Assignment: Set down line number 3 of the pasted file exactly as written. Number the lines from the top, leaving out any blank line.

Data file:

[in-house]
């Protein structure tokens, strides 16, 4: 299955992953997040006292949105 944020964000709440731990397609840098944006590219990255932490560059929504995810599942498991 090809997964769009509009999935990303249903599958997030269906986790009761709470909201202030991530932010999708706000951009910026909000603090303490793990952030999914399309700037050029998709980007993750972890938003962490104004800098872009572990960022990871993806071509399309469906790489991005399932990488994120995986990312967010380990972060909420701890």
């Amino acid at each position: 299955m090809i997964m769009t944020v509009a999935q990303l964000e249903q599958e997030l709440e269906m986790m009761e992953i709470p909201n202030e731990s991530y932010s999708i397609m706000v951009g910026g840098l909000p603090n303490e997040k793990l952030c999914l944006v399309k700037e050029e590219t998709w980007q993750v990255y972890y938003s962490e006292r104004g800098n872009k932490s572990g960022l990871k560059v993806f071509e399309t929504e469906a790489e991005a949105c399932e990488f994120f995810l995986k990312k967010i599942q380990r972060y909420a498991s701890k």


């Amino acid at each position: 299955m090809i997964m769009t944020v509009a999935q990303l964000e249903q599958e997030l709440e269906m986790m009761e992953i709470p909201n202030e731990s991530y932010s999708i397609m706000v951009g910026g840098l909000p603090n303490e997040k793990l952030c999914l944006v399309k700037e050029e590219t998709w980007q993750v990255y972890y938003s962490e006292r104004g800098n872009k932490s572990g960022l990871k560059v993806f071509e399309t929504e469906a790489e991005a949105c399932e990488f994120f995810l995986k990312k967010i599942q380990r972060y909420a498991s701890k």